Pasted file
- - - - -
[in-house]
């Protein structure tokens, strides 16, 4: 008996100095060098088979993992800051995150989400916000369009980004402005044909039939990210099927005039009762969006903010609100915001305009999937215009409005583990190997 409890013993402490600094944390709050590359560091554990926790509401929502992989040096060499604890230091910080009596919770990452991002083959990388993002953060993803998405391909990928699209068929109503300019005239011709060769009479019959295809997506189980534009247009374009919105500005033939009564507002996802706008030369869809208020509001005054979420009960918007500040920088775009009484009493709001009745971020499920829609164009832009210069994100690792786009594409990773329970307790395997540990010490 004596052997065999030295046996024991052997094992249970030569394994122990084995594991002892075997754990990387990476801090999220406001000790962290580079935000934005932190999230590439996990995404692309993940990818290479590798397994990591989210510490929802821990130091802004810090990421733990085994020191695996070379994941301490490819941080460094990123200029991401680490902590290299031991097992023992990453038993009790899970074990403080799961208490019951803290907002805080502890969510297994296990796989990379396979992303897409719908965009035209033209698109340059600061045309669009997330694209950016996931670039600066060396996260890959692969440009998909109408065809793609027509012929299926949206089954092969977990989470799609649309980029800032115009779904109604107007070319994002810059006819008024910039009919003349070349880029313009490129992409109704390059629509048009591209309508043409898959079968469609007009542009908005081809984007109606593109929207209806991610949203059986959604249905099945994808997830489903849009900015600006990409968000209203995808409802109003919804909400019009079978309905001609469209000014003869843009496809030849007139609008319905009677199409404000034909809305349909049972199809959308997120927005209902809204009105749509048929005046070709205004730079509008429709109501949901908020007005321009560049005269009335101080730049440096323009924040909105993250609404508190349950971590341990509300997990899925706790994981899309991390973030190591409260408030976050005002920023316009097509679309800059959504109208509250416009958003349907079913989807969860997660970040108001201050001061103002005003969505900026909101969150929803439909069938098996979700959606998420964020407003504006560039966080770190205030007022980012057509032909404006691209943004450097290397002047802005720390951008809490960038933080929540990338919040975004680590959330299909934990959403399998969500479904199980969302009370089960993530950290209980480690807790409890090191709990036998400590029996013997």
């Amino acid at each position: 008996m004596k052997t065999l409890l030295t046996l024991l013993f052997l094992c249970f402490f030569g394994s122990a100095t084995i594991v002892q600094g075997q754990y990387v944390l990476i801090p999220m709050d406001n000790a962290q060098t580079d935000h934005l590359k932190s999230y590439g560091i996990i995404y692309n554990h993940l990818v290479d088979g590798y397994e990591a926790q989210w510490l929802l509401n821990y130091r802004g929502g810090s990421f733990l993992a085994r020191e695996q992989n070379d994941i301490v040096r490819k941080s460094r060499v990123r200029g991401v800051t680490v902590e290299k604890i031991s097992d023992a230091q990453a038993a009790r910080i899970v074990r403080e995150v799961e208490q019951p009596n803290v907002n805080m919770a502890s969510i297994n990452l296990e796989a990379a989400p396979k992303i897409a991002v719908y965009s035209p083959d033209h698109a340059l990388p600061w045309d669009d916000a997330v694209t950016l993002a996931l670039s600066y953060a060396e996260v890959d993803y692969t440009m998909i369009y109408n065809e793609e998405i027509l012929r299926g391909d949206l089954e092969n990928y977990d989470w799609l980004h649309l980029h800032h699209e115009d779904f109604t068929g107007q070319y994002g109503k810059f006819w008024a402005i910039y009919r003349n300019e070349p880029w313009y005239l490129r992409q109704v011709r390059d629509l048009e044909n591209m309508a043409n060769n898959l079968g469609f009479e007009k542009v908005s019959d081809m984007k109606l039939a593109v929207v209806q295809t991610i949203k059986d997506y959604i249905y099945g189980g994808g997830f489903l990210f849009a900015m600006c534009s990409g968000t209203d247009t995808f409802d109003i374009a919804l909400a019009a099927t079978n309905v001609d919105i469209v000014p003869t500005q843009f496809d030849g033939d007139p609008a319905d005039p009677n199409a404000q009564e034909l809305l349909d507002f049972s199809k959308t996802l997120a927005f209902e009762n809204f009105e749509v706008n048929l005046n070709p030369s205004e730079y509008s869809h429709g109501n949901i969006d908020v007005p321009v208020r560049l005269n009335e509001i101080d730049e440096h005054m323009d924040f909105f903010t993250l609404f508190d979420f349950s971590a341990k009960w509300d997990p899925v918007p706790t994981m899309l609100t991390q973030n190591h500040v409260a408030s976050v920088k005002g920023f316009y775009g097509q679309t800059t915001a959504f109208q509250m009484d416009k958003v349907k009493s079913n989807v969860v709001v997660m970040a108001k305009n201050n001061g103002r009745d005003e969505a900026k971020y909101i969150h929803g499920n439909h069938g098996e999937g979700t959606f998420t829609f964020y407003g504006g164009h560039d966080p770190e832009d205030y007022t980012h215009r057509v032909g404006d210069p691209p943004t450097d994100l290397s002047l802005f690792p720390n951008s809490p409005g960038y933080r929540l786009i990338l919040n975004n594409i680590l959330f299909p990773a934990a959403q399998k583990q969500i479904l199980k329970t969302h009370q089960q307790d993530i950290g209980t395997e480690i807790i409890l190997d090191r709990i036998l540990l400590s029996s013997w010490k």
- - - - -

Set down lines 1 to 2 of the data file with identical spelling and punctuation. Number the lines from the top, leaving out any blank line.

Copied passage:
[in-house]
């Protein structure tokens, strides 16, 4: 008996100095060098088979993992800051995150989400916000369009980004402005044909039939990210099927005039009762969006903010609100915001305009999937215009409005583990190997 409890013993402490600094944390709050590359560091554990926790509401929502992989040096060499604890230091910080009596919770990452991002083959990388993002953060993803998405391909990928699209068929109503300019005239011709060769009479019959295809997506189980534009247009374009919105500005033939009564507002996802706008030369869809208020509001005054979420009960918007500040920088775009009484009493709001009745971020499920829609164009832009210069994100690792786009594409990773329970307790395997540990010490 004596052997065999030295046996024991052997094992249970030569394994122990084995594991002892075997754990990387990476801090999220406001000790962290580079935000934005932190999230590439996990995404692309993940990818290479590798397994990591989210510490929802821990130091802004810090990421733990085994020191695996070379994941301490490819941080460094990123200029991401680490902590290299031991097992023992990453038993009790899970074990403080799961208490019951803290907002805080502890969510297994296990796989990379396979992303897409719908965009035209033209698109340059600061045309669009997330694209950016996931670039600066060396996260890959692969440009998909109408065809793609027509012929299926949206089954092969977990989470799609649309980029800032115009779904109604107007070319994002810059006819008024910039009919003349070349880029313009490129992409109704390059629509048009591209309508043409898959079968469609007009542009908005081809984007109606593109929207209806991610949203059986959604249905099945994808997830489903849009900015600006990409968000209203995808409802109003919804909400019009079978309905001609469209000014003869843009496809030849007139609008319905009677199409404000034909809305349909049972199809959308997120927005209902809204009105749509048929005046070709205004730079509008429709109501949901908020007005321009560049005269009335101080730049440096323009924040909105993250609404508190349950971590341990509300997990899925706790994981899309991390973030190591409260408030976050005002920023316009097509679309800059959504109208509250416009958003349907079913989807969860997660970040108001201050001061103002005003969505900026909101969150929803439909069938098996979700959606998420964020407003504006560039966080770190205030007022980012057509032909404006691209943004450097290397002047802005720390951008809490960038933080929540990338919040975004680590959330299909934990959403399998969500479904199980969302009370089960993530950290209980480690807790409890090191709990036998400590029996013997």